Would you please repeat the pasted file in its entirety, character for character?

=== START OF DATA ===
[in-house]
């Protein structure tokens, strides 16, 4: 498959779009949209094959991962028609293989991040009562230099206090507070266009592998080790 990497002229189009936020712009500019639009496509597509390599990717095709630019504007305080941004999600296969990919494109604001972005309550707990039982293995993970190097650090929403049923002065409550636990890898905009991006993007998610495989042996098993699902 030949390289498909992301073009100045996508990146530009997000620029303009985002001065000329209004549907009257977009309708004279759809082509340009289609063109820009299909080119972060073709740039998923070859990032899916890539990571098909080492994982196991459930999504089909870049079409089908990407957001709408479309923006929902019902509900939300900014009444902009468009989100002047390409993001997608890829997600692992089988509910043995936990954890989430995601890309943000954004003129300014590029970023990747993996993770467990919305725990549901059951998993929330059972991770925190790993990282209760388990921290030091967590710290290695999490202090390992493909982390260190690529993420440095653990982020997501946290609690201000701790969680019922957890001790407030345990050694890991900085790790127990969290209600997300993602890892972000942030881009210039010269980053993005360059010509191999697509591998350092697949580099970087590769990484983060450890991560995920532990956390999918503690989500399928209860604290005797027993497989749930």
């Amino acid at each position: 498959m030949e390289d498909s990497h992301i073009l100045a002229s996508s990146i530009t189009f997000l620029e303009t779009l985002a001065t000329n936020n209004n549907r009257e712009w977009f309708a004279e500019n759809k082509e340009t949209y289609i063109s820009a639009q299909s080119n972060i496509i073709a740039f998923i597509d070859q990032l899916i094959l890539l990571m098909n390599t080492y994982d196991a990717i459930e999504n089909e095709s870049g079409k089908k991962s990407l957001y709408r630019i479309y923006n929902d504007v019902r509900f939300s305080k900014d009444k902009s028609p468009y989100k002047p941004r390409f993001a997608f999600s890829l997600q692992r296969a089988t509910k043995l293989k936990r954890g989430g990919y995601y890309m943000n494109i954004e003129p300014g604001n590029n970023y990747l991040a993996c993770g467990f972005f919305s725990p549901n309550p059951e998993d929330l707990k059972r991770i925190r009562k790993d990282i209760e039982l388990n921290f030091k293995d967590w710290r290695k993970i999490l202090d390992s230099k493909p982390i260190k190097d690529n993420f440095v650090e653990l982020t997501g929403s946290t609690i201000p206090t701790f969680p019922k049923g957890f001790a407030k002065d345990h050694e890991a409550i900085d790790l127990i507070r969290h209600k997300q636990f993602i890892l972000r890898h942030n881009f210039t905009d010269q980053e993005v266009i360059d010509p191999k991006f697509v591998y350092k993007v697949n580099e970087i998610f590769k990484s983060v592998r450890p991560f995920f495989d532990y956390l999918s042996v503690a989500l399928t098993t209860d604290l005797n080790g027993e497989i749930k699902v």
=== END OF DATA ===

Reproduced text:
[in-house]
């Protein structure tokens, strides 16, 4: 498959779009949209094959991962028609293989991040009562230099206090507070266009592998080790 990497002229189009936020712009500019639009496509597509390599990717095709630019504007305080941004999600296969990919494109604001972005309550707990039982293995993970190097650090929403049923002065409550636990890898905009991006993007998610495989042996098993699902 030949390289498909992301073009100045996508990146530009997000620029303009985002001065000329209004549907009257977009309708004279759809082509340009289609063109820009299909080119972060073709740039998923070859990032899916890539990571098909080492994982196991459930999504089909870049079409089908990407957001709408479309923006929902019902509900939300900014009444902009468009989100002047390409993001997608890829997600692992089988509910043995936990954890989430995601890309943000954004003129300014590029970023990747993996993770467990919305725990549901059951998993929330059972991770925190790993990282209760388990921290030091967590710290290695999490202090390992493909982390260190690529993420440095653990982020997501946290609690201000701790969680019922957890001790407030345990050694890991900085790790127990969290209600997300993602890892972000942030881009210039010269980053993005360059010509191999697509591998350092697949580099970087590769990484983060450890991560995920532990956390999918503690989500399928209860604290005797027993497989749930």
């Amino acid at each position: 498959m030949e390289d498909s990497h992301i073009l100045a002229s996508s990146i530009t189009f997000l620029e303009t779009l985002a001065t000329n936020n209004n549907r009257e712009w977009f309708a004279e500019n759809k082509e340009t949209y289609i063109s820009a639009q299909s080119n972060i496509i073709a740039f998923i597509d070859q990032l899916i094959l890539l990571m098909n390599t080492y994982d196991a990717i459930e999504n089909e095709s870049g079409k089908k991962s990407l957001y709408r630019i479309y923006n929902d504007v019902r509900f939300s305080k900014d009444k902009s028609p468009y989100k002047p941004r390409f993001a997608f999600s890829l997600q692992r296969a089988t509910k043995l293989k936990r954890g989430g990919y995601y890309m943000n494109i954004e003129p300014g604001n590029n970023y990747l991040a993996c993770g467990f972005f919305s725990p549901n309550p059951e998993d929330l707990k059972r991770i925190r009562k790993d990282i209760e039982l388990n921290f030091k293995d967590w710290r290695k993970i999490l202090d390992s230099k493909p982390i260190k190097d690529n993420f440095v650090e653990l982020t997501g929403s946290t609690i201000p206090t701790f969680p019922k049923g957890f001790a407030k002065d345990h050694e890991a409550i900085d790790l127990i507070r969290h209600k997300q636990f993602i890892l972000r890898h942030n881009f210039t905009d010269q980053e993005v266009i360059d010509p191999k991006f697509v591998y350092k993007v697949n580099e970087i998610f590769k990484s983060v592998r450890p991560f995920f495989d532990y956390l999918s042996v503690a989500l399928t098993t209860d604290l005797n080790g027993e497989i749930k699902v």